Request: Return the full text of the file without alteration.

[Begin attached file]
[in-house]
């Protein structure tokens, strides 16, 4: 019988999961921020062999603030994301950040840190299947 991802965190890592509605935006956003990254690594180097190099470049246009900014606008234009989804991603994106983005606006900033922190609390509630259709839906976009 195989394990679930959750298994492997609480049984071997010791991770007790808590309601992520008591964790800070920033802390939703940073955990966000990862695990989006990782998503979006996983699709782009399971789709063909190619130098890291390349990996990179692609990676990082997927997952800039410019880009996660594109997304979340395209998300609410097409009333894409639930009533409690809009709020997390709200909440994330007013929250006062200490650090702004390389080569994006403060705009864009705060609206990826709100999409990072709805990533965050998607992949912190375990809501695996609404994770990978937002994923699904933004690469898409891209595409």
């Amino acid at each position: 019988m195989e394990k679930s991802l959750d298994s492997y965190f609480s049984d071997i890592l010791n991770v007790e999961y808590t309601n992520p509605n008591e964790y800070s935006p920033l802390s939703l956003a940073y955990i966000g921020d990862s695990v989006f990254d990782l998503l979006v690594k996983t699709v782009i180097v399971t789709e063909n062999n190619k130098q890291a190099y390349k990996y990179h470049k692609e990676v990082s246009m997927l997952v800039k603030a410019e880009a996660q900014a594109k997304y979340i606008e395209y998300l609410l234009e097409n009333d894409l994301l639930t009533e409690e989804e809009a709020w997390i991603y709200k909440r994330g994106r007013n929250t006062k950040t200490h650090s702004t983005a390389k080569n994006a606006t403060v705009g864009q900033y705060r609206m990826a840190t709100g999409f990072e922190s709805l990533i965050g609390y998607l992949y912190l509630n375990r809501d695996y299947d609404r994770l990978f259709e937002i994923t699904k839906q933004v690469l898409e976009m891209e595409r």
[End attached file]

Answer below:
[in-house]
């Protein structure tokens, strides 16, 4: 019988999961921020062999603030994301950040840190299947 991802965190890592509605935006956003990254690594180097190099470049246009900014606008234009989804991603994106983005606006900033922190609390509630259709839906976009 195989394990679930959750298994492997609480049984071997010791991770007790808590309601992520008591964790800070920033802390939703940073955990966000990862695990989006990782998503979006996983699709782009399971789709063909190619130098890291390349990996990179692609990676990082997927997952800039410019880009996660594109997304979340395209998300609410097409009333894409639930009533409690809009709020997390709200909440994330007013929250006062200490650090702004390389080569994006403060705009864009705060609206990826709100999409990072709805990533965050998607992949912190375990809501695996609404994770990978937002994923699904933004690469898409891209595409």
């Amino acid at each position: 019988m195989e394990k679930s991802l959750d298994s492997y965190f609480s049984d071997i890592l010791n991770v007790e999961y808590t309601n992520p509605n008591e964790y800070s935006p920033l802390s939703l956003a940073y955990i966000g921020d990862s695990v989006f990254d990782l998503l979006v690594k996983t699709v782009i180097v399971t789709e063909n062999n190619k130098q890291a190099y390349k990996y990179h470049k692609e990676v990082s246009m997927l997952v800039k603030a410019e880009a996660q900014a594109k997304y979340i606008e395209y998300l609410l234009e097409n009333d894409l994301l639930t009533e409690e989804e809009a709020w997390i991603y709200k909440r994330g994106r007013n929250t006062k950040t200490h650090s702004t983005a390389k080569n994006a606006t403060v705009g864009q900033y705060r609206m990826a840190t709100g999409f990072e922190s709805l990533i965050g609390y998607l992949y912190l509630n375990r809501d695996y299947d609404r994770l990978f259709e937002i994923t699904k839906q933004v690469l898409e976009m891209e595409r």